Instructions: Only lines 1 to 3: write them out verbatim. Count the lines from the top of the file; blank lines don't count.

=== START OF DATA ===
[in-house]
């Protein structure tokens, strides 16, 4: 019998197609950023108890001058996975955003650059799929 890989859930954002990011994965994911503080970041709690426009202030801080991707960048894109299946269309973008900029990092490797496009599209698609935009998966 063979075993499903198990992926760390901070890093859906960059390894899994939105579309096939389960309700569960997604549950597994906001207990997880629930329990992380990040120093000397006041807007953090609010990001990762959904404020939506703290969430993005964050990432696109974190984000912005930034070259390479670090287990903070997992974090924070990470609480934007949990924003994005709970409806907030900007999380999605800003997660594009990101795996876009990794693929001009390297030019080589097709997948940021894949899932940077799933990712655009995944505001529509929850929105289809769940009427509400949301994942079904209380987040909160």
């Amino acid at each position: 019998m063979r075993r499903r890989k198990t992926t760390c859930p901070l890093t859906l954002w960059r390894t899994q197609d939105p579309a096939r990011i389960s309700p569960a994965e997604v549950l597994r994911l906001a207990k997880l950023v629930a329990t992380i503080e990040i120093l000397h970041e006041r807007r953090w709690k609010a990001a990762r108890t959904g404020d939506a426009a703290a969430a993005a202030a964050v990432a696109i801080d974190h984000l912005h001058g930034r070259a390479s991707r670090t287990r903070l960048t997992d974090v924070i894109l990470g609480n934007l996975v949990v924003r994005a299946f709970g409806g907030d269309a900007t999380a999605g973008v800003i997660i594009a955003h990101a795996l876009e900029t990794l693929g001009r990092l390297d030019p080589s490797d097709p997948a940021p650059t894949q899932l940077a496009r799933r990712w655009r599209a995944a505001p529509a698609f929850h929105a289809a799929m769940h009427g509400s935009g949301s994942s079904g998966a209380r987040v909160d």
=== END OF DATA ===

[in-house]
């Protein structure tokens, strides 16, 4: 019998197609950023108890001058996975955003650059799929 890989859930954002990011994965994911503080970041709690426009202030801080991707960048894109299946269309973008900029990092490797496009599209698609935009998966 063979075993499903198990992926760390901070890093859906960059390894899994939105579309096939389960309700569960997604549950597994906001207990997880629930329990992380990040120093000397006041807007953090609010990001990762959904404020939506703290969430993005964050990432696109974190984000912005930034070259390479670090287990903070997992974090924070990470609480934007949990924003994005709970409806907030900007999380999605800003997660594009990101795996876009990794693929001009390297030019080589097709997948940021894949899932940077799933990712655009995944505001529509929850929105289809769940009427509400949301994942079904209380987040909160």
């Amino acid at each position: 019998m063979r075993r499903r890989k198990t992926t760390c859930p901070l890093t859906l954002w960059r390894t899994q197609d939105p579309a096939r990011i389960s309700p569960a994965e997604v549950l597994r994911l906001a207990k997880l950023v629930a329990t992380i503080e990040i120093l000397h970041e006041r807007r953090w709690k609010a990001a990762r108890t959904g404020d939506a426009a703290a969430a993005a202030a964050v990432a696109i801080d974190h984000l912005h001058g930034r070259a390479s991707r670090t287990r903070l960048t997992d974090v924070i894109l990470g609480n934007l996975v949990v924003r994005a299946f709970g409806g907030d269309a900007t999380a999605g973008v800003i997660i594009a955003h990101a795996l876009e900029t990794l693929g001009r990092l390297d030019p080589s490797d097709p997948a940021p650059t894949q899932l940077a496009r799933r990712w655009r599209a995944a505001p529509a698609f929850h929105a289809a799929m769940h009427g509400s935009g949301s994942s079904g998966a209380r987040v909160d």